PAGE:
ROME -- Pope Francis on Friday made his first public plea for forgiveness on behalf of priests who have abused children.
"I feel compelled to personally take on all the evil which some priests -- quite a few in number, [although] obviously not compared to the number of all priests -- to personally ask for forgiveness for the damage they have done for having sexually abused children," the pope said in a strongly worded, unscripted speech.
The apology marked a change of tone by the pope, who has been criticized for paying scant attention to the clerical sex-abuse scandal rocking the Roman Catholic Church. Only last month Francis angered many victims groups by lashing back at a United Nations panel that accused senior prelates of covering up for abusive priests.
But in his meeting Friday at the Vatican with members of the International Catholic Child Bureau, a French coalition of child-protection organizations, the pontiff made his strongest sign of contrition for the scandal, which has undermined the church's moral authority in North America and Europe.
"The church is aware of this damage," Francis said, according to Vatican Radio. "It is personal, moral damage carried out by men of the church, and we will not take one step backward with regards to how we will deal with this problem and the sanctions that must be imposed. On the contrary, we have to be even stronger. Because you cannot interfere with children."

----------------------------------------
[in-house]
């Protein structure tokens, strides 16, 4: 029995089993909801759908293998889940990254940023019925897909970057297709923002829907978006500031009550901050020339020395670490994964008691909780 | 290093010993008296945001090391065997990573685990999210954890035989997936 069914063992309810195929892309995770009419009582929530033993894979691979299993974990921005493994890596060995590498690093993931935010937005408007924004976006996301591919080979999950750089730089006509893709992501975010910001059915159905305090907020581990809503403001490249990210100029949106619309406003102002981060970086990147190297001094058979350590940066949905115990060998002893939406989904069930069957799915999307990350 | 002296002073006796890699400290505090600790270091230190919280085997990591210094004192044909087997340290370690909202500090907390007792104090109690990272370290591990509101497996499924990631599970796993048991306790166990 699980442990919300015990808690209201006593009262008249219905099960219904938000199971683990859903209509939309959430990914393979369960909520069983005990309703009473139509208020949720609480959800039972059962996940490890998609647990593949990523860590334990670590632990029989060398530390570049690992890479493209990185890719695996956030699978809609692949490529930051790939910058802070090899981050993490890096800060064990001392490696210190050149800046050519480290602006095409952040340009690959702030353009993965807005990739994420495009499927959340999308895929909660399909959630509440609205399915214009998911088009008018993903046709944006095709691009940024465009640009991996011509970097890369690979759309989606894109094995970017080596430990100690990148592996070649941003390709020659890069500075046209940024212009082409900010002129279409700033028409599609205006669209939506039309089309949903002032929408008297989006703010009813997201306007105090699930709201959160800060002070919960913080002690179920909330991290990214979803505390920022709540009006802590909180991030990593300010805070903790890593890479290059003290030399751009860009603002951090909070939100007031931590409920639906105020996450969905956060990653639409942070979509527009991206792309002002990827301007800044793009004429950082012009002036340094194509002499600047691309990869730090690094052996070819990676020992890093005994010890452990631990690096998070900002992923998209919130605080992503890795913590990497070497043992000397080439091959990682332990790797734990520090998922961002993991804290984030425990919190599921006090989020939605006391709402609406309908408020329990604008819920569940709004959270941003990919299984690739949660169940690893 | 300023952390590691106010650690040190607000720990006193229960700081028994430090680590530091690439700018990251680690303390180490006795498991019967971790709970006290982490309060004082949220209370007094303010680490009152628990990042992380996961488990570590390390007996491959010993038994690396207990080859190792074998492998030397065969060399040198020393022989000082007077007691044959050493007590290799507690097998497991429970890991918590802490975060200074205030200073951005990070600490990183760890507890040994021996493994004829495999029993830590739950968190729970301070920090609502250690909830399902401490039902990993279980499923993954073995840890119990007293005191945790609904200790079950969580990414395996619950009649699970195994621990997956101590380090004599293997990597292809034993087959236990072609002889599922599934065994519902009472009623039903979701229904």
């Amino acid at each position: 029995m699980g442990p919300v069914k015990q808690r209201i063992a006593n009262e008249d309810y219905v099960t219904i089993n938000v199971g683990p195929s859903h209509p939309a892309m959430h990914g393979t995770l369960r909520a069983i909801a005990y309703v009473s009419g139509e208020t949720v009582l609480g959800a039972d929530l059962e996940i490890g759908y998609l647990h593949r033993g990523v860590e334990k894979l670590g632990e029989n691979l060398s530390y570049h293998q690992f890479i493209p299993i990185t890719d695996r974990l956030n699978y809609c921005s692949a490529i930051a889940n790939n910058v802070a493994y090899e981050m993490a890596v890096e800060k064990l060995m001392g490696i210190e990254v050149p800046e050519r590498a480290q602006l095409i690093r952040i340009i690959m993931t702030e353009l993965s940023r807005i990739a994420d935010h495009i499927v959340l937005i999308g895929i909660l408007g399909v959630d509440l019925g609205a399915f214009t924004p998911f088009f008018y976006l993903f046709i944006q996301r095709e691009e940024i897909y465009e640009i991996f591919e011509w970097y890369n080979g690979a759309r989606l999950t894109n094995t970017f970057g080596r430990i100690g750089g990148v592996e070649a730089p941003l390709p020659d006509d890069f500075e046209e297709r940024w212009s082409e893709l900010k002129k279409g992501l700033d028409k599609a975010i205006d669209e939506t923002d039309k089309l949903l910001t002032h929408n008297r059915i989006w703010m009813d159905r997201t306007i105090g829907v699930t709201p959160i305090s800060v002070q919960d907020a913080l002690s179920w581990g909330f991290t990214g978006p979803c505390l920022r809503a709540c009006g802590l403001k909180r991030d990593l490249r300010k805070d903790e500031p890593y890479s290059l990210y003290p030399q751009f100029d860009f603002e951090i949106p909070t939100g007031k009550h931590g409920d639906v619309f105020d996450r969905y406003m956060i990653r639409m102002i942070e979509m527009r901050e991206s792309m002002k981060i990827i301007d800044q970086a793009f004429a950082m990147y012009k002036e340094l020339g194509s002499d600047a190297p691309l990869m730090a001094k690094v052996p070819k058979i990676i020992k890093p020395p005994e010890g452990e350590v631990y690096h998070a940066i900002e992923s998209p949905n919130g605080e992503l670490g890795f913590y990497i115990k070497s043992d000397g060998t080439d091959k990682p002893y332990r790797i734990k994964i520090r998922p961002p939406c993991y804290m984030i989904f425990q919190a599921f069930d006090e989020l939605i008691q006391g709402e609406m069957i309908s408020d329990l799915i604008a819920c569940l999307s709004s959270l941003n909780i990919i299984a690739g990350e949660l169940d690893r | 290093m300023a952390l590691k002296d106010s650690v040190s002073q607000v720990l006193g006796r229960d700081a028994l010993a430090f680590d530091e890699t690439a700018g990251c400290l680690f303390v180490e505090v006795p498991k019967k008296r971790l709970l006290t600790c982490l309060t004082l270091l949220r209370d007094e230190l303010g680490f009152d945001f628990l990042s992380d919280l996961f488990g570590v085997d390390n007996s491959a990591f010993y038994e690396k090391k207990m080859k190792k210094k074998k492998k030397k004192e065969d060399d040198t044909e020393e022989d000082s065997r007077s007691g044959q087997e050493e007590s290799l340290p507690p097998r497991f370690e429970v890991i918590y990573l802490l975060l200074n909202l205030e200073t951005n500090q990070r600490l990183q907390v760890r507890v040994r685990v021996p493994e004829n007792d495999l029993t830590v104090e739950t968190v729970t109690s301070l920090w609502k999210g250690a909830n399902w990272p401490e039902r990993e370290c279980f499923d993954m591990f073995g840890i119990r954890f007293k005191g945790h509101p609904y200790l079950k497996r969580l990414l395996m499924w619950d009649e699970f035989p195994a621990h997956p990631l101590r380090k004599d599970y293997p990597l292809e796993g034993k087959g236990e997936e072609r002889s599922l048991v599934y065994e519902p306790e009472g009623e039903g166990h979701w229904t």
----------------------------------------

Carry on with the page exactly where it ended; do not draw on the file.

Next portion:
Francis' statement echoed the 2010 apology made to victims of abusive priests in Ireland by his predecessor, Benedict XVI.
It also follows the Vatican's decision late last month to name a former abuse victim, Irish campaigner Marie Collins, to a new Vatican commission to study the issue. The move helped defuse some of the anger that greeted Francis' remarks defending the Vatican from a U.N. panel that criticized the church's response to the abuse crisis.
"The Catholic Church is possibly the only public institution to have acted with transparency and responsibility," he said in a newspaper interview in early March. "No one else has done more. Yet the church is the only one to be attacked."
The Vatican's new commission is expected to advise the church on the best ways to protect children. Collins has said her top priority is to punish bishops who have covered up for abusive priests.